Paul Rouse: The importance of sport will now come into sharp focus

Paul Rouse: The importance of sport will now come into sharp focus
Photo by Simon Stacpoole/Offside via Getty Images

There is no end to the array of statistics that set out the importance of sport to modern society.

These statistics — compiled by states and sporting organisations and research institutes and businesses — document virtually every aspect of the modern sporting world.

From the percentage of the global population who play and watch sport to the centrality of sporting events and sports merchandising to the economy, the evidence of how our world is soaked in sport is undeniable.

Basically, while it is, of course, possible to live in the modern world and to ignore sport, it is not easy to do so and it certainly requires a huge effort.

But nothing will make so plain the meaning of sport to our lives than the wholesale ending of sporting activity in the state until at least March 29. The sense is that it may very well be much longer than that — and that is only right if that is what is required.

In the digital blizzard of emails, WhatsApp messages and other electronic carrier pigeons that were exchanged in the hours after the lockdown was announced, it became apparent that things which are fundamental to the lives of so many people had disappeared (albeit temporarily).

The first way in which the impact of the loss of sporting activity will be made apparent is in the loss of the physical act of play.

The happiness of a lot of homes rests on the rhythm of playing and training and playing and training.

This is true for adults, and especially true for children.

Living in a house with a boy who thinks that even card games are physical contact sports underlines the outlet for physical exertion that has been lost.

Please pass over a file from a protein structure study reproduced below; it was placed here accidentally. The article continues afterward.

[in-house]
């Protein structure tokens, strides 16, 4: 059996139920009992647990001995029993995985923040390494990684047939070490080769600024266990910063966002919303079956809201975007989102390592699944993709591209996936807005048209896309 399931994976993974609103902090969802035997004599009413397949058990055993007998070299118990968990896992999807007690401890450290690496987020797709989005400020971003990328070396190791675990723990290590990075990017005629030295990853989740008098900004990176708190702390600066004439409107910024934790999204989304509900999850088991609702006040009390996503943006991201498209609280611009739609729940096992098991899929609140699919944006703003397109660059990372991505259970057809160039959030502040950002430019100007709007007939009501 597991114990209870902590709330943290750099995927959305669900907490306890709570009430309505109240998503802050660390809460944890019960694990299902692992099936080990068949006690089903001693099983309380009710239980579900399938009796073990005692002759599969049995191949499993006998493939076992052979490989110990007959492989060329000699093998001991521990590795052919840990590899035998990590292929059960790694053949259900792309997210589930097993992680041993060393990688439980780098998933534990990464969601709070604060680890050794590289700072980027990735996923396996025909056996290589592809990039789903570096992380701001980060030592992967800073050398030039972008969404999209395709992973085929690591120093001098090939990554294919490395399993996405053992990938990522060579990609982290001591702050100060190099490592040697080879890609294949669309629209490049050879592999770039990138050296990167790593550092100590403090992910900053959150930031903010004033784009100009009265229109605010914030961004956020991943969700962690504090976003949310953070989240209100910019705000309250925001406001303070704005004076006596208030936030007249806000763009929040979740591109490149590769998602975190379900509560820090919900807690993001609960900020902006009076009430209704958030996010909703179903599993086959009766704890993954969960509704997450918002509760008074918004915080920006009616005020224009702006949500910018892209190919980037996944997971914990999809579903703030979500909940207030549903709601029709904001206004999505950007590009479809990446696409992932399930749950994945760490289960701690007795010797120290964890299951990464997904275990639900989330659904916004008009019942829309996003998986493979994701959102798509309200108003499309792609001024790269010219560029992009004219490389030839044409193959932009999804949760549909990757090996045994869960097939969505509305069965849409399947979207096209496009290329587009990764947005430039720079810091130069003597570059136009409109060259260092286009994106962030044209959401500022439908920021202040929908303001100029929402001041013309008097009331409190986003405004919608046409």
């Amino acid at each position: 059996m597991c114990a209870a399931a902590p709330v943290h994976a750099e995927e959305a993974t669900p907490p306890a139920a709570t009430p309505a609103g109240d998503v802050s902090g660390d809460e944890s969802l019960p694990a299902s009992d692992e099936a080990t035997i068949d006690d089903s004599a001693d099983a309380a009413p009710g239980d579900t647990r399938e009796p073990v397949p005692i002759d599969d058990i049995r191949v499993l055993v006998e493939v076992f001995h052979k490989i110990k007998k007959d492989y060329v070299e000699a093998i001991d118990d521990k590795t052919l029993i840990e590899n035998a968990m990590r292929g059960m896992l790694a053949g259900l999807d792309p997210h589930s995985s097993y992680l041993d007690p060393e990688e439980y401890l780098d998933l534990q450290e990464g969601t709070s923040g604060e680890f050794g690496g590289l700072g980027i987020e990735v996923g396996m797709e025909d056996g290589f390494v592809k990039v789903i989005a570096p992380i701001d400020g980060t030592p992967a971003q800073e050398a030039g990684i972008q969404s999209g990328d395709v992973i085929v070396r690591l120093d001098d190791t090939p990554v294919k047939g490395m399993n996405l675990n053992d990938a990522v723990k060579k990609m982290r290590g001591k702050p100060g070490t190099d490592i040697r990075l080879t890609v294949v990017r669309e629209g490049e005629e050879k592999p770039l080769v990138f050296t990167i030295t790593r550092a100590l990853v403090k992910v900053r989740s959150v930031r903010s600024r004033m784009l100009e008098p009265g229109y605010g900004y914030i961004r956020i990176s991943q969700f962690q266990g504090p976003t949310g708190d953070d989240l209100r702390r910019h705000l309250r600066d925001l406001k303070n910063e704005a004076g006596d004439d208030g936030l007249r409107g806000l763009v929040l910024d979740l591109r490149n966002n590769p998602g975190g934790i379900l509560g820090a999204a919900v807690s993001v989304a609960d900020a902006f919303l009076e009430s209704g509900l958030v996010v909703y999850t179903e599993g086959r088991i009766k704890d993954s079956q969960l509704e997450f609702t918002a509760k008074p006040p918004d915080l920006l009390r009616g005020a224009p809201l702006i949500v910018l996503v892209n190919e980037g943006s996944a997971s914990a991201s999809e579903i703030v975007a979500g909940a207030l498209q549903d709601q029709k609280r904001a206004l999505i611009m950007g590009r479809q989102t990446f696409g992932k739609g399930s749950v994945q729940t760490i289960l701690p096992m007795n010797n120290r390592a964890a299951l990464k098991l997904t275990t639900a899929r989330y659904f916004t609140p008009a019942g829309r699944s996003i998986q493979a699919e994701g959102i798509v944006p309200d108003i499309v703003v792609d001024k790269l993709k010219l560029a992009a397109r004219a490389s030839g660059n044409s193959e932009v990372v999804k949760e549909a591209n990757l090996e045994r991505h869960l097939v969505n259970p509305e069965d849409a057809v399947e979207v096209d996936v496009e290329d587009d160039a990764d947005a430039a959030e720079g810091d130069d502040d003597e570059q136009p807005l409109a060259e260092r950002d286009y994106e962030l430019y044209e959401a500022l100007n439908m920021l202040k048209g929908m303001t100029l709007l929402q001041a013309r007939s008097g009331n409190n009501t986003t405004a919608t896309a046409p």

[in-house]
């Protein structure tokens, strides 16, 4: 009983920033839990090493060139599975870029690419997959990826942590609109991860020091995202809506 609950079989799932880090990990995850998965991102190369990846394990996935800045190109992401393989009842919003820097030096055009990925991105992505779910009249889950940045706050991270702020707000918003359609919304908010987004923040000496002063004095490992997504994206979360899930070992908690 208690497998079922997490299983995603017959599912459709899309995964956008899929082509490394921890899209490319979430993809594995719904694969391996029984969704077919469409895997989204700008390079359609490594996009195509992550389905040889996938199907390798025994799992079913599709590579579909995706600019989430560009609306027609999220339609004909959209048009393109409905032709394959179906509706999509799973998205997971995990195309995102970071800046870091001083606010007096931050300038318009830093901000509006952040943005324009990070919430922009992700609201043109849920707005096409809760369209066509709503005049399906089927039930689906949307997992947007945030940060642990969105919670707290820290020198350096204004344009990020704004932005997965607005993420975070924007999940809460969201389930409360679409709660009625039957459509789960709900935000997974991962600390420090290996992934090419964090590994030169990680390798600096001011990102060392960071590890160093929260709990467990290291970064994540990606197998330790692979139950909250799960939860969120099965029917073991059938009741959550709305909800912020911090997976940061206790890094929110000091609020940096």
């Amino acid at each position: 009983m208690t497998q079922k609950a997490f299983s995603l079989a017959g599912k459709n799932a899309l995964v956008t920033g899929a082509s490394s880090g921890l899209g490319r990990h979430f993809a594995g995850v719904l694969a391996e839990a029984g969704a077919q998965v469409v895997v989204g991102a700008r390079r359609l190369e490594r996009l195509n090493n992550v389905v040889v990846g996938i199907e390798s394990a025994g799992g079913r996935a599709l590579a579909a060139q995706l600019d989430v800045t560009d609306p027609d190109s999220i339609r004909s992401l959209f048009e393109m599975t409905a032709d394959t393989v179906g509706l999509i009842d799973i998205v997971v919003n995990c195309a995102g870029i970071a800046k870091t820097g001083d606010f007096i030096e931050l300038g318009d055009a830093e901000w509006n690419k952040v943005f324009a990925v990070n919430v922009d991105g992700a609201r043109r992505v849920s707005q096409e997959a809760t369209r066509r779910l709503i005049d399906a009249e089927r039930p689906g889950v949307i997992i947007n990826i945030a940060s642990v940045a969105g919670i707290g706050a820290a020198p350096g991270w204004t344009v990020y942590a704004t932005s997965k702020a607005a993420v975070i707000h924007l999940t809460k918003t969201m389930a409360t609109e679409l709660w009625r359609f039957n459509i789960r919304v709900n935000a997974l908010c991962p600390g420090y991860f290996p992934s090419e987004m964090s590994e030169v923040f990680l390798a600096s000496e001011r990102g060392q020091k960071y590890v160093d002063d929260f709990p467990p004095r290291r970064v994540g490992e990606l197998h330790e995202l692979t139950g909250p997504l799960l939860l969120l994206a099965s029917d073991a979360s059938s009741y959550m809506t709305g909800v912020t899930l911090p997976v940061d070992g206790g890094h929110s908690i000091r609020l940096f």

Channeling play into a framework of competition is the essence of modern sport.

And the loss of that framework will render clear just how valuable a function it serves as a part of so many lives.

The most obvious expression of the importance of this physical act of play can be found in a basic examination of the landscapes of urban and rural Ireland.

The scale and diversity of sports grounds in Ireland is extraordinary. There are swimming baths and bowling alleys, billiard halls and gymnasiums, skating rinks and skittle alleys, hunting lodges and cricket pavilions, running tracks and basketball courts.

And of course, there are the playing fields for major team sports that are found in every parish on the island.

The idea that they will not be properly used in the coming weeks is stunning in its expression of the rapid change brought by the virus.

But play is only part of the story of the centrality of sport, the second aspect is the social life that is wrapped around that play.

At the core of this is the idea of ‘the day out’.

Communal gatherings around sporting events are a vital part of our world. The role of the sports club in modern society is readily apparent.

In such clubs, people love and fight and do all the things that people do whenever they come together, for good or for ill.

Clubs being shut for training and matches means much more than just the loss of physical release, it also means the loss of a social outlet that sits at the core of many lives.

About 120 years ago, a Glentoran soccer player who attempted to explain why he had disappeared for four weeks to play soccer in Glasgow when he should have been playing in Belfast, said simply:

I did not go away. I got drunk and found myself in Glasgow.

The social aspect of sport is not normally quite as dramatic as that — but short of ending up in Glasgow for a month, there is still a lot of fun that will the lost in this lockdown.